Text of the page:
February 29, 2016

AND IT’S (MOSTLY) A DEMOCRATIC VICE: Occupational Licensing As Opportunity Hoarding:

One defining characteristic of decaying blue model institutions is that they serve insiders well, while making it harder for striving outsiders trying to climb the ladder. Think of our heavily regulated and subsidized higher education system, which delivers fantastic rewards to top administrators, while creating an exploding class of low-paid, disposable adjuncts. Another example, as Richard Reeves and Edward Rodriguez point out in a Brookings Institution post, is overly restrictive occupational licensing, which can favor skilled professionals at the expense of less-credentialed workers with the same skills. . . .

Middle and working class Americans in 2016 are expressing unambiguously that they feel that America’s current political and economic system is rigged in favor of elites, and that they aren’t going to take it much longer. Though Donald Trump and Sen. Bernie Sanders are answering this sentiment with their own varieties of statism, it is actually the decrepitude of the blue model—the expansion of government power at the behest and to the benefit of various interest groups—that is to blame for much unfairness. Occupational licensing might not get voters as impassioned as invectives against illegal immigration do, but it really does represent a way that elites have used their political connections to stick it to the less-connected, and reasonable reforms increase opportunities for those seeking upward mobility.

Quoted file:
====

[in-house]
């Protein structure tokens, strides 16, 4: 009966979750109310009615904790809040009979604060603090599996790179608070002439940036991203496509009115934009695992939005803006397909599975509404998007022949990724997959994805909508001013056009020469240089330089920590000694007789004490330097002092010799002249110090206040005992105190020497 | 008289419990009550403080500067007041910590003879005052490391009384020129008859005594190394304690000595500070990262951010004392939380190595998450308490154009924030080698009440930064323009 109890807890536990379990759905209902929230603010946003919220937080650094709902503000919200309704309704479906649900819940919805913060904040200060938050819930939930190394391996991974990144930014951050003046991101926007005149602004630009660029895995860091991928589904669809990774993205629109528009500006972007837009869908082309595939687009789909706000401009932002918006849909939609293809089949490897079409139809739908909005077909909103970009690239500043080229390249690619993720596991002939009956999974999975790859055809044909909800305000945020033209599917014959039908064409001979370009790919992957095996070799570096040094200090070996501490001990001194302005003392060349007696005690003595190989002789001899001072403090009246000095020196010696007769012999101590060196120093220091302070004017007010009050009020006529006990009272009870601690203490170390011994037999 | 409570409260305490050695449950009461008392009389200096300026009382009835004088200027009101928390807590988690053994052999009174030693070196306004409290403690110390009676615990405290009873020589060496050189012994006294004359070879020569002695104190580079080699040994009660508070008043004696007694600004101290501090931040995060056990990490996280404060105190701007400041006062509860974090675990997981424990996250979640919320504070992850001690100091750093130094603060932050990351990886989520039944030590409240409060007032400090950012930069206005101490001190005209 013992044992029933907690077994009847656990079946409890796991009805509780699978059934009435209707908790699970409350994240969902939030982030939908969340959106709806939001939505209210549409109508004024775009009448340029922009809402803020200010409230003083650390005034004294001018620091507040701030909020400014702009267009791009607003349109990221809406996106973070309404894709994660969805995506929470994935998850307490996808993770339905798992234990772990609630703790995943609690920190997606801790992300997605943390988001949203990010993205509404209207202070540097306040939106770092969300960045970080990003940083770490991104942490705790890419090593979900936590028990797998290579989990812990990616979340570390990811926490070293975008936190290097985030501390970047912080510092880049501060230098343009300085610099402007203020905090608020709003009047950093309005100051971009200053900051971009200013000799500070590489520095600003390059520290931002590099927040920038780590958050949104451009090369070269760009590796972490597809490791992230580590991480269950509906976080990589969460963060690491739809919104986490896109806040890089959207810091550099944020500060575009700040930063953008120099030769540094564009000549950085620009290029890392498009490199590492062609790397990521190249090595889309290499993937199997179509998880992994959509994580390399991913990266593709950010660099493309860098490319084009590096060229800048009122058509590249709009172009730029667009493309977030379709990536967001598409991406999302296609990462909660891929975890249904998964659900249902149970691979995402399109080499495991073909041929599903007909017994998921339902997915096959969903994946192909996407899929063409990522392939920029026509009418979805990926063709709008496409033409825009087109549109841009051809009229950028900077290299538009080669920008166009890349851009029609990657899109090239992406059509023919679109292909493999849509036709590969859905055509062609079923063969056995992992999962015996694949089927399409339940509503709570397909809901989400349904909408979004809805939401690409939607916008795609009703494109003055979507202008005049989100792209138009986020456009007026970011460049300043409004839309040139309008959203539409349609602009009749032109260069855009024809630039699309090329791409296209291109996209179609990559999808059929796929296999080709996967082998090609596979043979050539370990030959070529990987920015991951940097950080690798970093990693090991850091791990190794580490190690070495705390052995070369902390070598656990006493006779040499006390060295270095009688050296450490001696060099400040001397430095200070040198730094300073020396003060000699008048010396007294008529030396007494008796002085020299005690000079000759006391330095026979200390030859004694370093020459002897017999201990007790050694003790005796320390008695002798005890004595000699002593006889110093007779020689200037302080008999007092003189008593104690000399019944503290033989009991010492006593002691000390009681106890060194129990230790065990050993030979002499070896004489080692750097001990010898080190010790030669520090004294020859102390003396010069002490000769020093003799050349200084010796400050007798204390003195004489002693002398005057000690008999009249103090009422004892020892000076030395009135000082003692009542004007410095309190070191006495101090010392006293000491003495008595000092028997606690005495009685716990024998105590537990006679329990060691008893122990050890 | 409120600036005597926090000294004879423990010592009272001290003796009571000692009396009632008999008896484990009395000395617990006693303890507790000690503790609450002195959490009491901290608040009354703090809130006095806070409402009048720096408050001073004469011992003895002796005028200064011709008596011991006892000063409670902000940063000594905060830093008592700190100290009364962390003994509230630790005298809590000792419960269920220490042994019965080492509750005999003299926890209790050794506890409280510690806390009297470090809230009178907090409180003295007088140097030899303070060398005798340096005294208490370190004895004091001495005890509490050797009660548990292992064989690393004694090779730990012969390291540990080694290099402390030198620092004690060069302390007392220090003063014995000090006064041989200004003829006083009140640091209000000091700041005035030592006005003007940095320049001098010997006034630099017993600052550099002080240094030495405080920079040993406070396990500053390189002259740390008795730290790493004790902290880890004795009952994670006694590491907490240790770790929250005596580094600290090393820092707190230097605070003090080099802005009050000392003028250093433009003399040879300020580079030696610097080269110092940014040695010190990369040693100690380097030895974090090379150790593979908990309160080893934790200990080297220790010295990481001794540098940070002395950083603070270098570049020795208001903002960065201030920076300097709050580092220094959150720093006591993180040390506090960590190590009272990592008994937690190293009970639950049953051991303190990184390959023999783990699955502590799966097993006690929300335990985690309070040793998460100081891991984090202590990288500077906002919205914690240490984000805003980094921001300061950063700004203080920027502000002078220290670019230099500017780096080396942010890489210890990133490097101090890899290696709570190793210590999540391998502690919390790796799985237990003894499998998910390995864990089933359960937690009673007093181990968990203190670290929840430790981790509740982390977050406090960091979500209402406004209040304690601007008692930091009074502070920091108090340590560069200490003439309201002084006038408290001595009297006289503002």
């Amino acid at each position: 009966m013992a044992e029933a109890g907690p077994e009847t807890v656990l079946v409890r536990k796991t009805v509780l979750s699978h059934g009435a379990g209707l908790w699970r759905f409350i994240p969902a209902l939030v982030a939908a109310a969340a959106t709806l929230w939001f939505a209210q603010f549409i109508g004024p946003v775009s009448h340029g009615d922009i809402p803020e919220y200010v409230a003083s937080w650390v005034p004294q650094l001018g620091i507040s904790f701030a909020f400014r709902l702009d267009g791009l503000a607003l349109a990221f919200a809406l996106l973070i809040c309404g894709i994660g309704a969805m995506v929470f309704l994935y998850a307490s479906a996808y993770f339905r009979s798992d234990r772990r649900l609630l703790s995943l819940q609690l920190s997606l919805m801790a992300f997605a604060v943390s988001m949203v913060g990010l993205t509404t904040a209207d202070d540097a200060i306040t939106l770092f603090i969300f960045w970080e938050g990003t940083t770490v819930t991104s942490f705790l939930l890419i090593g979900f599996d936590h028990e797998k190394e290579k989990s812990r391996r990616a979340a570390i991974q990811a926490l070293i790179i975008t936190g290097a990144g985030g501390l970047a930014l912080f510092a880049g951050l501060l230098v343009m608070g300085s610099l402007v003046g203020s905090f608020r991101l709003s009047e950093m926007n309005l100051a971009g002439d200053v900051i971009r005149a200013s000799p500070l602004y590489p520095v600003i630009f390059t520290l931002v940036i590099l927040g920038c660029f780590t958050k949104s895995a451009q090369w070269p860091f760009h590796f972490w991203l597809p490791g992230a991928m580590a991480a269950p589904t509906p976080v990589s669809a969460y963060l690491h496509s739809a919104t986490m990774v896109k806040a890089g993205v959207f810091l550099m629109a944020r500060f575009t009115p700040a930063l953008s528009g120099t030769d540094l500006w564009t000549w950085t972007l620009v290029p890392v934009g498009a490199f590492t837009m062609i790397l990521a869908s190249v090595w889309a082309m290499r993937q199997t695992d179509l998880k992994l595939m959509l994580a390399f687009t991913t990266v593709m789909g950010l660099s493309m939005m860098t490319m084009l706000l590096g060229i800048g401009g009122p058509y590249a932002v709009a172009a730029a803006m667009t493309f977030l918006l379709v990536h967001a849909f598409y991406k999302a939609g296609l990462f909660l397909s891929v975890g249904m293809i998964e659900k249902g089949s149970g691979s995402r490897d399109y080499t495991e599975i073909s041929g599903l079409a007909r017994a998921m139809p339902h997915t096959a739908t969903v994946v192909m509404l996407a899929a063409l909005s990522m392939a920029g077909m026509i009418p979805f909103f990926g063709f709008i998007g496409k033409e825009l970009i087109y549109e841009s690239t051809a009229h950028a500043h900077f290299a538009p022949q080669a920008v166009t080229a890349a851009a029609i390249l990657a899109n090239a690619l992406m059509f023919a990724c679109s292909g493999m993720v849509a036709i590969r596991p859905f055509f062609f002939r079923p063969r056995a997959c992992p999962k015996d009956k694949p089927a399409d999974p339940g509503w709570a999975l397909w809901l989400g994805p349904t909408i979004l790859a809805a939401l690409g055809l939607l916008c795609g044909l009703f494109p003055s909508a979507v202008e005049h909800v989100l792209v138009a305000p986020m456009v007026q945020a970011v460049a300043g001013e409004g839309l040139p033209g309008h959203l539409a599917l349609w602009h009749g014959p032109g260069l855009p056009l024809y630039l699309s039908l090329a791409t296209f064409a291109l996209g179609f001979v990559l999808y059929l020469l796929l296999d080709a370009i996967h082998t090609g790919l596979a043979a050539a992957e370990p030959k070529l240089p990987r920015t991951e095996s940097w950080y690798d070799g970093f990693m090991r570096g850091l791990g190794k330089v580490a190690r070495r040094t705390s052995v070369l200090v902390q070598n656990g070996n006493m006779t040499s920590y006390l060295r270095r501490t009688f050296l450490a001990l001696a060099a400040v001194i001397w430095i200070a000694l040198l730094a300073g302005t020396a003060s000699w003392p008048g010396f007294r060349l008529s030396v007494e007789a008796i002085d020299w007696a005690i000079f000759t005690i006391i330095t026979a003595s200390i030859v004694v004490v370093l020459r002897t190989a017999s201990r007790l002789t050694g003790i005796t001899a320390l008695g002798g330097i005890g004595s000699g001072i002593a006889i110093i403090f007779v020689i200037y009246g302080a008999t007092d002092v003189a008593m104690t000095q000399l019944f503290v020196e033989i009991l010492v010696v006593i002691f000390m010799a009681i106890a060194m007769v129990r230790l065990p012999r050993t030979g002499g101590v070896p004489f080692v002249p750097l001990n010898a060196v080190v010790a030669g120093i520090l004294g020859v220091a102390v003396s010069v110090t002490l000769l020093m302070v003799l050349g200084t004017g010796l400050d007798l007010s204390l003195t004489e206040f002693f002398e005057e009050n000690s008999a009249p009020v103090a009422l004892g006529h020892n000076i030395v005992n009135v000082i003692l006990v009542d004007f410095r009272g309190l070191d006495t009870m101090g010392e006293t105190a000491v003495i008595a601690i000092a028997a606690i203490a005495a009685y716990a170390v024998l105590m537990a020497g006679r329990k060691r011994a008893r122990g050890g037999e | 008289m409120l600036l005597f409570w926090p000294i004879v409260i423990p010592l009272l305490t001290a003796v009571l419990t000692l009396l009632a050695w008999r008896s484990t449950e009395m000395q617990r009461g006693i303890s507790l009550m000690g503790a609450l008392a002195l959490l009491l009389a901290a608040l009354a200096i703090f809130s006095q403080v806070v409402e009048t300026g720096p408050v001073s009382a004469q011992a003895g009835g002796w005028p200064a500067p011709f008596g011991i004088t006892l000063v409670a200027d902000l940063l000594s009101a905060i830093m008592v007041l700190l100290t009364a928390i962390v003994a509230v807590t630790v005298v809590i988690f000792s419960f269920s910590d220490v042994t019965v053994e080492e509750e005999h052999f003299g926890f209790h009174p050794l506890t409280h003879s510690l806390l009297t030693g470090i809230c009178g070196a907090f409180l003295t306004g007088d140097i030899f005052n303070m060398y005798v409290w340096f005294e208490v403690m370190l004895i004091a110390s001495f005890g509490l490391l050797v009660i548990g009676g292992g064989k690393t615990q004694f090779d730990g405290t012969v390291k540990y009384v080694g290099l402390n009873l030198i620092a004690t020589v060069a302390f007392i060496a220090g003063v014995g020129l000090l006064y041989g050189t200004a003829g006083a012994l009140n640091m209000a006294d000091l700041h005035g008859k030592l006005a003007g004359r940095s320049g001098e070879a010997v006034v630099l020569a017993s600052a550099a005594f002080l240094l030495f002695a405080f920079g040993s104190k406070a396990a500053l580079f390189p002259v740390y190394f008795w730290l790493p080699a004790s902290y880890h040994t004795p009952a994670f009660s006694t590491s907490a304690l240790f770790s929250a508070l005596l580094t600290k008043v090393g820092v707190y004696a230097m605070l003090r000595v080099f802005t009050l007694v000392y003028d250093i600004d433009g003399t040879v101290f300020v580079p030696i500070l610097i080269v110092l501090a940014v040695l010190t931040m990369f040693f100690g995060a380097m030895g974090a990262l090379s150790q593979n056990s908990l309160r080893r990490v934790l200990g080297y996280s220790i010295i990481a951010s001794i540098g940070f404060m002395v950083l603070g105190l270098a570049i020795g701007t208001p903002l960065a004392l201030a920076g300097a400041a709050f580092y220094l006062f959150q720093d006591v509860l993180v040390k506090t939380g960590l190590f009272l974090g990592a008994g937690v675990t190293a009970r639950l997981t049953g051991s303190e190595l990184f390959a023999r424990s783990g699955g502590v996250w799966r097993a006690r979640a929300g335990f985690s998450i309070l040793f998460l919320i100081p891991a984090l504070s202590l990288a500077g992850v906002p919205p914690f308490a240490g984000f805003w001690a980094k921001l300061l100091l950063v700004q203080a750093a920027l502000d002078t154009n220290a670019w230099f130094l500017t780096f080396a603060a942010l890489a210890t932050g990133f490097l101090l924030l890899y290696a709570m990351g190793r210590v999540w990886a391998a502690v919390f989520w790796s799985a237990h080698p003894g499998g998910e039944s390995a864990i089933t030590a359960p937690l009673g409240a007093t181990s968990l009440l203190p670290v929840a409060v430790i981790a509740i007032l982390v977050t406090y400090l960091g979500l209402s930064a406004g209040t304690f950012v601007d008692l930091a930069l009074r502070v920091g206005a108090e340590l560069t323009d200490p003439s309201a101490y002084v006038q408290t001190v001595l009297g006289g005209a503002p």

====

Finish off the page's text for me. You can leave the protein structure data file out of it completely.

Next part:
It won’t be easy to reform licensing. Just as traditional universities will resist any challenges to their dominant market position, and just as teachers’ unions will resist reforms that would hold them accountable to student performance, professional guilds will fight to keep their racket in place.

And “racket” is exactly what it is.

InstaPundit is a participant in the Amazon Services LLC Associates Program, an affiliate advertising program designed to provide a means for sites to earn advertising fees by advertising and linking to Amazon.com.